The German public learned of the practice in November last year, when a magistrate of the Bundesgerichtshof (Federal High Court) ruled that there is no legal basis for such measures as part of police inquiries.
Magistrate Ulrich Hebenstreit argued that house searches could only be carried out openly, with the knowledge of the suspect. In his view, and legal parlance, secretly searching a hard drive, whether in private or for commercial use, constituted “a major interference with the right to informational self-determination”.
Moreover, because all data can be viewed and analysed by the authorities – from private photos to email correspondence – the suspect’s right to refuse to give evidence was violated by the measure.
Hebenstreit’s decision received mixed response.
While the Home Office stressed that it immediately stopped online searches, spokesman Christian Sachs says: “One organisational unit at the Bundeskriminalamt (Federal Criminal Office) is currently working on the technological basis for such online house searches. For obvious reasons, we cannot comment on the technicalities.”
Okay, let me comment instead. Wanna bet this is Windows-only?
Democrats argue that taxes on the rich should be raised because others need the money. This wins votes from the legions of voters who aren’t rich.
Republicans argue, with great piety, that high taxes crush incentives and should be reduced, and that only then will the American way see a new dawn.
Politicians talk this way because they generally talk about only one tax: the federal income tax, which offers graduated rates from 10% to 35%.
Politicians rarely talk about what real people experience: the true maze of taxes and government benefits. If someone put them all together, we could see what our actual tax burden was. We could see who pays at the highest or lowest rates. Discussions of tax policy wouldn’t be a waste of time.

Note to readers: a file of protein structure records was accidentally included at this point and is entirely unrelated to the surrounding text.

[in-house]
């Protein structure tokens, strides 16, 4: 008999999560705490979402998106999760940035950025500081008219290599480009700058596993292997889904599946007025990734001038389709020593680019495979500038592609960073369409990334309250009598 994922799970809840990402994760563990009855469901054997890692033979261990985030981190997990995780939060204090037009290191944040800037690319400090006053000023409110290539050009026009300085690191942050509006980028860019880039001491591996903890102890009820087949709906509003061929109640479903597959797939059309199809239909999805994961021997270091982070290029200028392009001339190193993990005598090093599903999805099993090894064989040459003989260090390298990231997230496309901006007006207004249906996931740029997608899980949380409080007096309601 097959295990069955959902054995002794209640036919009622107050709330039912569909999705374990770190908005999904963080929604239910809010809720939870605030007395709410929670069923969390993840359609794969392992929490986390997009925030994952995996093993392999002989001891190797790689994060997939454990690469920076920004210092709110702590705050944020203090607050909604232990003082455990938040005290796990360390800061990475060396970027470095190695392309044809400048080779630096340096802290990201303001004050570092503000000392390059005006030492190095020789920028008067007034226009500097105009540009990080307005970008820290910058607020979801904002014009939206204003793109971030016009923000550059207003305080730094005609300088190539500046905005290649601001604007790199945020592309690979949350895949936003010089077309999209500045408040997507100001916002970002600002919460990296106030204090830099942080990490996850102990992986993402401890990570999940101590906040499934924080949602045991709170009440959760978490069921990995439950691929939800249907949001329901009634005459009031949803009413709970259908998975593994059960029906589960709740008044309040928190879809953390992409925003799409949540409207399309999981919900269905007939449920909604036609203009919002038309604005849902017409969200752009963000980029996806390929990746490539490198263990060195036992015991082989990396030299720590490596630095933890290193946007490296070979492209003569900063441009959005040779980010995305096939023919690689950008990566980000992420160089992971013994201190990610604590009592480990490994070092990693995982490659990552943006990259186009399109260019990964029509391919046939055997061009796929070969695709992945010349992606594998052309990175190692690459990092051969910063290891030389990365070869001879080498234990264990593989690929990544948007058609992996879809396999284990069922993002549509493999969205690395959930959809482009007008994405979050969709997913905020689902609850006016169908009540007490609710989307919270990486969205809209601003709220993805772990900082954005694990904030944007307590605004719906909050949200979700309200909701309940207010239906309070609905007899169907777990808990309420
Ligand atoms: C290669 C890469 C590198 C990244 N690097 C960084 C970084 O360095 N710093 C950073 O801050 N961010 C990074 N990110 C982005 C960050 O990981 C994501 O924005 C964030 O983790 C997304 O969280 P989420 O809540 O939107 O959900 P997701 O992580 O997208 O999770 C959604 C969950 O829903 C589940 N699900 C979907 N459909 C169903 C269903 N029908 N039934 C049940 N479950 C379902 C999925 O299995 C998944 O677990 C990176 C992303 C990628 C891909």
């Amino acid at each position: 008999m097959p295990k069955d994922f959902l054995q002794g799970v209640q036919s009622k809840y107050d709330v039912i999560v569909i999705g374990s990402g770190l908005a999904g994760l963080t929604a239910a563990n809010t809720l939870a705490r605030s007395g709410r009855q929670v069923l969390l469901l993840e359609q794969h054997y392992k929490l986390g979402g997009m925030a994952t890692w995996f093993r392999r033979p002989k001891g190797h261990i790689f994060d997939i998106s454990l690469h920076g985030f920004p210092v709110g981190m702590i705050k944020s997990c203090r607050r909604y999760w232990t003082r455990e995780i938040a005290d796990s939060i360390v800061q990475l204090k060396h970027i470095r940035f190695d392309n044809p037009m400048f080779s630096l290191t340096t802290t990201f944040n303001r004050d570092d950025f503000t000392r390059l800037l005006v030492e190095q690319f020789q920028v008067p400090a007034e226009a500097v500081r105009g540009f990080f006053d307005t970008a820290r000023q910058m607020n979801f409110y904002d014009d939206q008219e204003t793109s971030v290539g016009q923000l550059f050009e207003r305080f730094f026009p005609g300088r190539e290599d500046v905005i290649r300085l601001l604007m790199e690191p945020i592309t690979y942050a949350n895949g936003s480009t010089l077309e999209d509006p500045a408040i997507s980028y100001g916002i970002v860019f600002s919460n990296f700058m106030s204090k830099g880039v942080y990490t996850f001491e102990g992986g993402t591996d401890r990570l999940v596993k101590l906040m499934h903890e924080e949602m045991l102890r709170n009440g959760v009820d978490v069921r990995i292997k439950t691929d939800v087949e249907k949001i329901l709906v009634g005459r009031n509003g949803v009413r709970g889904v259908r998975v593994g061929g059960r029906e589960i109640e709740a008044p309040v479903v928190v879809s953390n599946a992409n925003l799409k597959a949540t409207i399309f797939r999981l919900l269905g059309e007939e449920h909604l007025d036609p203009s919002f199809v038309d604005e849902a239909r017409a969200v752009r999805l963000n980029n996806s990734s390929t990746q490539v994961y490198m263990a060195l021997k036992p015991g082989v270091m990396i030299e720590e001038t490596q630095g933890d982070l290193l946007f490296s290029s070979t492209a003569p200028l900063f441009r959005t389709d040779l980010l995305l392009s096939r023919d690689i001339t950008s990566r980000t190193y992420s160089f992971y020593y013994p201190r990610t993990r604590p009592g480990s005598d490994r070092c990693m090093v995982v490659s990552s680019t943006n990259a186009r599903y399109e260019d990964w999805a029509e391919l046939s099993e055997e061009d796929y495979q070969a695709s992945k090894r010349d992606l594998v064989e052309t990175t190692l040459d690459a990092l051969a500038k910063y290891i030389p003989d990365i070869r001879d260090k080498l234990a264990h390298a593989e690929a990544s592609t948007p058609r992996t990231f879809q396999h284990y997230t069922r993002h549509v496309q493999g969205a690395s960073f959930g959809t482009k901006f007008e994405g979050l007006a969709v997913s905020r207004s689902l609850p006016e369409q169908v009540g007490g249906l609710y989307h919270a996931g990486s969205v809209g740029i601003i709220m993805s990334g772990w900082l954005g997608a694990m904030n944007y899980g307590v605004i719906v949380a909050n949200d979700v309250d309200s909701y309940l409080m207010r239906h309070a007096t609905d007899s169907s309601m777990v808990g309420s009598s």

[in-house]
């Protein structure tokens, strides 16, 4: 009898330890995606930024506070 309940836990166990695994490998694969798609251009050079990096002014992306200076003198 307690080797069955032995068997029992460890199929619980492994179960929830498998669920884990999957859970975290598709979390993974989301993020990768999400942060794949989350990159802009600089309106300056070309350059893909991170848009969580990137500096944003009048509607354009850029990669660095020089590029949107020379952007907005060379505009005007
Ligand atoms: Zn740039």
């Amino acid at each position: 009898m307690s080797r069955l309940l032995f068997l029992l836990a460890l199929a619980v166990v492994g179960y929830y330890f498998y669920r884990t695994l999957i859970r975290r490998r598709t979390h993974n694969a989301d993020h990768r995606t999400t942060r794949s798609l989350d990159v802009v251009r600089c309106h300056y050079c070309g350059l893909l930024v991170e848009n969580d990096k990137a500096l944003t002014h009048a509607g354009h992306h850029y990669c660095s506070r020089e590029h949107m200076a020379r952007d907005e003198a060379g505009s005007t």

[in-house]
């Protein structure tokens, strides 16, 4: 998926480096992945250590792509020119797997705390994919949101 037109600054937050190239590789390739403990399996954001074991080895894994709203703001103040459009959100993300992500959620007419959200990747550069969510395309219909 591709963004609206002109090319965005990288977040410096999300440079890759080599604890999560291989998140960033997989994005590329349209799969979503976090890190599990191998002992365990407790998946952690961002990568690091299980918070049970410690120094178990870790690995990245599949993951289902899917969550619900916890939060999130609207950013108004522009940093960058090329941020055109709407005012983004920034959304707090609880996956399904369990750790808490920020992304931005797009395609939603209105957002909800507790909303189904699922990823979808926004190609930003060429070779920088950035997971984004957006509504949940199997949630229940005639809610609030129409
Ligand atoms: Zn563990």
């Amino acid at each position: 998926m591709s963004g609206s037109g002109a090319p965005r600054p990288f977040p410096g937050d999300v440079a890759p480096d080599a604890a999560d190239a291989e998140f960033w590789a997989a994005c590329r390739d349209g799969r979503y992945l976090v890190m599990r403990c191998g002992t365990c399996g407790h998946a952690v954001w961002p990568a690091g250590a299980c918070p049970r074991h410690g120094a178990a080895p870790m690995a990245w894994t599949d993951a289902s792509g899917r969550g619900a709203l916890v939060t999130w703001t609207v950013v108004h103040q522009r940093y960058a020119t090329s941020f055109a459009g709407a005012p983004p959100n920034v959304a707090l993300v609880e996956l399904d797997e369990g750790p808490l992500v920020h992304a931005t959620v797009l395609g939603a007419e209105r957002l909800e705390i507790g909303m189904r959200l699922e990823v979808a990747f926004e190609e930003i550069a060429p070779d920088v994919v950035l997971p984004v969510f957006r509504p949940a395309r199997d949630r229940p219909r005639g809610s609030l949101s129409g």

Well, two researchers did it.
In a study for the National Bureau of Economic Research, Boston University economists Laurence J. Kotlikoff and David Rapson have found that our all-in marginal tax rate is 40%, give or take a bit. Yes, you read that right: 40%.
This just in: The supreme court has ordered a recount in the Oscar voting for best documentary.
Earlier this month it was widely reported that EMI was indeed ready to cast DRM into the dark abyss and earn the company the honorable status of being the first major music label to realize that DRM alienates honest customers. As it turns out, the company is indeed open to the possibility of ditching DRM, but they expect to be paid well for it, and the online music retailers aren’t ready to meet their demands.
EMI is the only major record label to seriously consider abandoning the disaster that is DRM, but earlier reports that focused on the company’s reformist attitude apparently missed the mark: EMI is willing to lose the DRM, but they demand a considerable advance payment to make it happen.
According to Bloomberg, EMI has backed out of talks for now because no one will pay what they’re asking. No dollar amounts are known at this time.
So EMI only wants to sell via companies that pay them a lot of money for the privilege? I guess we’ll wait a few years for this dinosaur to die. We’ve all been shafted for so long a few extra years won’t matter, especially if the end result will be that the large record companies no longer exist.
America is secretly funding militant ethnic separatist groups in Iran in an attempt to pile pressure on the Islamic regime to give up its nuclear programme.
In a move that reflects Washington’s growing concern with the failure of diplomatic initiatives, CIA officials are understood to be helping opposition militias among the numerous ethnic minority groups clustered in Iran’s border regions.
The operations are controversial because they involve dealing with movements that resort to terrorist methods in pursuit of their grievances against the Iranian regime.
In the past year there has been a wave of unrest in ethnic minority border areas of Iran, with bombing and assassination campaigns against soldiers and government officials.
Wasn’t there a major claim of “them bad!” based on Iran doing the same funding thing with groups in Iraq? Fucking hypocrites.